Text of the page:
3. Learn about other games and (particularly) other settings
One of the great strengths of the Cypher System is its flexibility—likely to be an even greater strength with the release of the Cypher System Rulebook. In The Strange, you can visit a large number of worlds. This means that many, many games become relevant to your campaign. With many games it may be difficulty to see something interesting (a location, a monster, etc.) and pull it into your game, and this leads many people to only play or attend seminars related to their own game systems. I recommend against this type of thinking for Cypher System fans. You can pull material from other games so easily that other games and systems become quite valuable—maybe most valuable when far removed thematically from Numenera and The Strange.
I plan to attend seminars on fantasy writing (on narrating combat) along with games of Call of Cthulhu/Delta Green, Iron Kingdoms, and Night’s Black Agents. I have every intention of pulling material form these games directly into my home campaign of The Strange. If you have any interests in other games or campaigns (say Glorantha, Stars without Number, and Part-time Gods of Fate), I strongly encourage you follow your instinct and attend these other games or seminars—even if you plan to stick with a Cypher System game.
4. Say hello to your favorite creators
There is a real risk of being awestruck by the many familiar writers at Gen Con. I remember being really impressed at my first Gen Con that I could attend a small seminar and hear from Monte Cook. I was telling my brother that as we walked between buildings. The person walking in front of us turned around as if to say “my ears are burning.” Of course, it was Monte Cook himself! You may well bump into creators between or at seminars, panels, or receptions. I ended up hanging out with a good chunk of the WotC DnD team at a bar one night, more-or-less on accident. Take the opportunity to say hello, tell people you like their work, and ask any (small, simple) questions you may have.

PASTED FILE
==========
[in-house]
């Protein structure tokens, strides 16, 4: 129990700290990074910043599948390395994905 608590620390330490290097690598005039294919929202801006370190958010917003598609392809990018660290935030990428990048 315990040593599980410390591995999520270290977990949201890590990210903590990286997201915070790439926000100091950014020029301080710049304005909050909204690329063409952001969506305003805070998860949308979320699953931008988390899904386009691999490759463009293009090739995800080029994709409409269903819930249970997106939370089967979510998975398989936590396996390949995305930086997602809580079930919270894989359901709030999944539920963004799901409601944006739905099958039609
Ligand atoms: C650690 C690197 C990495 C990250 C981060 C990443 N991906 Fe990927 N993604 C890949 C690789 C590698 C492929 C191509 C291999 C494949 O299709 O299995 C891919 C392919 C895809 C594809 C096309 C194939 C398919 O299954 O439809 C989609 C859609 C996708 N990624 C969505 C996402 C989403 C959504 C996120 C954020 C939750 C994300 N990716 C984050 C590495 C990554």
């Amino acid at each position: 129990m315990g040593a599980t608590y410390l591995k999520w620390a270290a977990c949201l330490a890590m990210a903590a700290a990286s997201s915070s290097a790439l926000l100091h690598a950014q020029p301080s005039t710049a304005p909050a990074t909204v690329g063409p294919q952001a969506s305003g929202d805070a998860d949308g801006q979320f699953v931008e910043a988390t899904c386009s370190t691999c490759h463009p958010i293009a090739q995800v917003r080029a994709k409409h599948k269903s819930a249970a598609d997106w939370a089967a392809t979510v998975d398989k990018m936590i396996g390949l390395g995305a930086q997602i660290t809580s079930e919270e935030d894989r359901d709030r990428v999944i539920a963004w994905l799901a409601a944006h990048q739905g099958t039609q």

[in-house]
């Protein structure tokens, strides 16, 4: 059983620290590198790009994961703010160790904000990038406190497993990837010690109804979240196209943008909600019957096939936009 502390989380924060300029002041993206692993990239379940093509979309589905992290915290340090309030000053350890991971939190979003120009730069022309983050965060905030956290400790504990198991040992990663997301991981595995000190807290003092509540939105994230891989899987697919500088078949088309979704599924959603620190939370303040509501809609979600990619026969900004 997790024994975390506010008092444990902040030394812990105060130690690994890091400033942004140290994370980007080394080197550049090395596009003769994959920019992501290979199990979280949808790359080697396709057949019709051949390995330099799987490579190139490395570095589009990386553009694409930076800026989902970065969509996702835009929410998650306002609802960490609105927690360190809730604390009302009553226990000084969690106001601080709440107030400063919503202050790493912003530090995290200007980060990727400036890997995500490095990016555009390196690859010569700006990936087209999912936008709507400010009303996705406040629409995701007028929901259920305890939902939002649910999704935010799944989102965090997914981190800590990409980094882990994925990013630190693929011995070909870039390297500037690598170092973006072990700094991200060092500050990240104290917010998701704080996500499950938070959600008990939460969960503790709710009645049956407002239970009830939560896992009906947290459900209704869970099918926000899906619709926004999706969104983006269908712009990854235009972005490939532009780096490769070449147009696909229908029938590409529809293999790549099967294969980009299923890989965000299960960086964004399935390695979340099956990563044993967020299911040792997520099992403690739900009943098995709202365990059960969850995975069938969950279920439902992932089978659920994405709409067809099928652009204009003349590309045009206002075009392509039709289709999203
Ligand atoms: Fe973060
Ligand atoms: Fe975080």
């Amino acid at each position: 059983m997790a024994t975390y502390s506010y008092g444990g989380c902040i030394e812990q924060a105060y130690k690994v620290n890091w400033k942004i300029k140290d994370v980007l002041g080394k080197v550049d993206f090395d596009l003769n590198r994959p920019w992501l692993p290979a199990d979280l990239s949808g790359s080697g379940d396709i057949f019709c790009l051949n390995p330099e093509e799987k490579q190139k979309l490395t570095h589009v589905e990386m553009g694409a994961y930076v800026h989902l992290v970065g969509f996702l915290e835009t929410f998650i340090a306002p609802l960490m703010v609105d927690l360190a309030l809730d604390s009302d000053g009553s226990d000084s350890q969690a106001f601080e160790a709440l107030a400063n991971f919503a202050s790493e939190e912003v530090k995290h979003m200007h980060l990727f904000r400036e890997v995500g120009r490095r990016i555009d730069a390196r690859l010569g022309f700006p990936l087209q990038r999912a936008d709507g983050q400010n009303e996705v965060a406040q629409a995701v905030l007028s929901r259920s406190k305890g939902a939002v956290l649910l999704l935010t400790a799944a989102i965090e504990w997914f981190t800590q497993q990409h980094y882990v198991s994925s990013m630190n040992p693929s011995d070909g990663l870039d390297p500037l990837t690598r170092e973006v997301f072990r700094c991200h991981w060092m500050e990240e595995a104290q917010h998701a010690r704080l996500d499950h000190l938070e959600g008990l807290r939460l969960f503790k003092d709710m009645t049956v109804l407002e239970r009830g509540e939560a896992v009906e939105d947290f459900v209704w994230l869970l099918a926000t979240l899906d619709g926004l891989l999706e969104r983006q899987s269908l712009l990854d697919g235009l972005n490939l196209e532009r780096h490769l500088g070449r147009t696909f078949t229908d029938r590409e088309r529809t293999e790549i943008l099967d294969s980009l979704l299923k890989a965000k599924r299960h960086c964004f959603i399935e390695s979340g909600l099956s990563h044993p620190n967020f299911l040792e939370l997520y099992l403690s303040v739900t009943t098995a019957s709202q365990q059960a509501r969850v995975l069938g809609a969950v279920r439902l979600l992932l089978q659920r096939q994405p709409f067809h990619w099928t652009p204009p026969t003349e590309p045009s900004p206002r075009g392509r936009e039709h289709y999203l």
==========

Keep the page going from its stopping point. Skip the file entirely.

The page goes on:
That being said, also respect that Gen Con should be fun for creators too. Don’t monopolize the time of the creators who are likely quite busy. Be understanding if they can’t talk because they have to leave for another event (or even just need a break from the crowds). Remember that while they enjoy hearing that you like their games, and might enjoy a specific comment or two, they probably don’t need to hear 10 minutes about your home campaign. That is more interesting to you than them.
If there are scheduled times to meet them (listed seminars, signings, and appearances), or places where they are clearly in a greeting mode (say, the creative staff hanging out at the MCG booth), use those times to meet your favorite creators.
That is all that comes to mind now. If people want to hear more about specific, practical recommendations for attending, touch base on Twitter (I’m at @drscottrobinson). For now, I hope this provides some help to Cypher System fans wondering how to navigate a crowded but fascinating convention.
Scott Robinson is a strange professor who dabbles. He has been gaming since playing Dungeons & Dragons (or some approximation thereof) on the playground at elementary school in the early 1980s. He has experience playing systems such as Dungeons and Dragons (all editions since ADnD), World of Darkness, Palladium, and the Marvel Super Heroes RPG (FASERIP). In his day job, Scott is the Bellmon Chair of Public Service and Associate Professor in the Department of Political Science at the University of Oklahoma.